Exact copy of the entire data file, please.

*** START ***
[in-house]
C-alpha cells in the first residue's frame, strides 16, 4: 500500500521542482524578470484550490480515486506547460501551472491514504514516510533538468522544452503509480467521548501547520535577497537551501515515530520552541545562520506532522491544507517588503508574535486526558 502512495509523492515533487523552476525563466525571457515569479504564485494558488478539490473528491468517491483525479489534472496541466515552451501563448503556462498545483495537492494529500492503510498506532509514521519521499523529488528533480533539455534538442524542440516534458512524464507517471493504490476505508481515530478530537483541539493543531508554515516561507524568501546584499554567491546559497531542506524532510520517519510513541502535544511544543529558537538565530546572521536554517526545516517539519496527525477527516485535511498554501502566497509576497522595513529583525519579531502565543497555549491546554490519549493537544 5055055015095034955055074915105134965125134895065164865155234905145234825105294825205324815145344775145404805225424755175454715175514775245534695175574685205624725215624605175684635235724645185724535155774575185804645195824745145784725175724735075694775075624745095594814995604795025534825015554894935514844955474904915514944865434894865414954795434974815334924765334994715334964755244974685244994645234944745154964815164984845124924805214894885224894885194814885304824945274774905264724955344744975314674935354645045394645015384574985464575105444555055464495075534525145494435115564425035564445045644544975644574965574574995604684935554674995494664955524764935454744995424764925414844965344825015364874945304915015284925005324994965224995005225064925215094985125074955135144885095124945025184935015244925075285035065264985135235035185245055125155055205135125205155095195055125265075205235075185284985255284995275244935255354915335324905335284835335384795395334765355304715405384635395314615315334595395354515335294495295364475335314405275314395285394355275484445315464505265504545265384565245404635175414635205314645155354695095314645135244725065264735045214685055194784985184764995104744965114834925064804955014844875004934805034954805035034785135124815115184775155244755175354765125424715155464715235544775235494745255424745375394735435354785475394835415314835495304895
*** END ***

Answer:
[in-house]
C-alpha cells in the first residue's frame, strides 16, 4: 500500500521542482524578470484550490480515486506547460501551472491514504514516510533538468522544452503509480467521548501547520535577497537551501515515530520552541545562520506532522491544507517588503508574535486526558 502512495509523492515533487523552476525563466525571457515569479504564485494558488478539490473528491468517491483525479489534472496541466515552451501563448503556462498545483495537492494529500492503510498506532509514521519521499523529488528533480533539455534538442524542440516534458512524464507517471493504490476505508481515530478530537483541539493543531508554515516561507524568501546584499554567491546559497531542506524532510520517519510513541502535544511544543529558537538565530546572521536554517526545516517539519496527525477527516485535511498554501502566497509576497522595513529583525519579531502565543497555549491546554490519549493537544 5055055015095034955055074915105134965125134895065164865155234905145234825105294825205324815145344775145404805225424755175454715175514775245534695175574685205624725215624605175684635235724645185724535155774575185804645195824745145784725175724735075694775075624745095594814995604795025534825015554894935514844955474904915514944865434894865414954795434974815334924765334994715334964755244974685244994645234944745154964815164984845124924805214894885224894885194814885304824945274774905264724955344744975314674935354645045394645015384574985464575105444555055464495075534525145494435115564425035564445045644544975644574965574574995604684935554674995494664955524764935454744995424764925414844965344825015364874945304915015284925005324994965224995005225064925215094985125074955135144885095124945025184935015244925075285035065264985135235035185245055125155055205135125205155095195055125265075205235075185284985255284995275244935255354915335324905335284835335384795395334765355304715405384635395314615315334595395354515335294495295364475335314405275314395285394355275484445315464505265504545265384565245404635175414635205314645155354695095314645135244725065264735045214685055194784985184764995104744965114834925064804955014844875004934805034954805035034785135124815115184775155244755175354765125424715155464715235544775235494745255424745375394735435354785475394835415314835495304895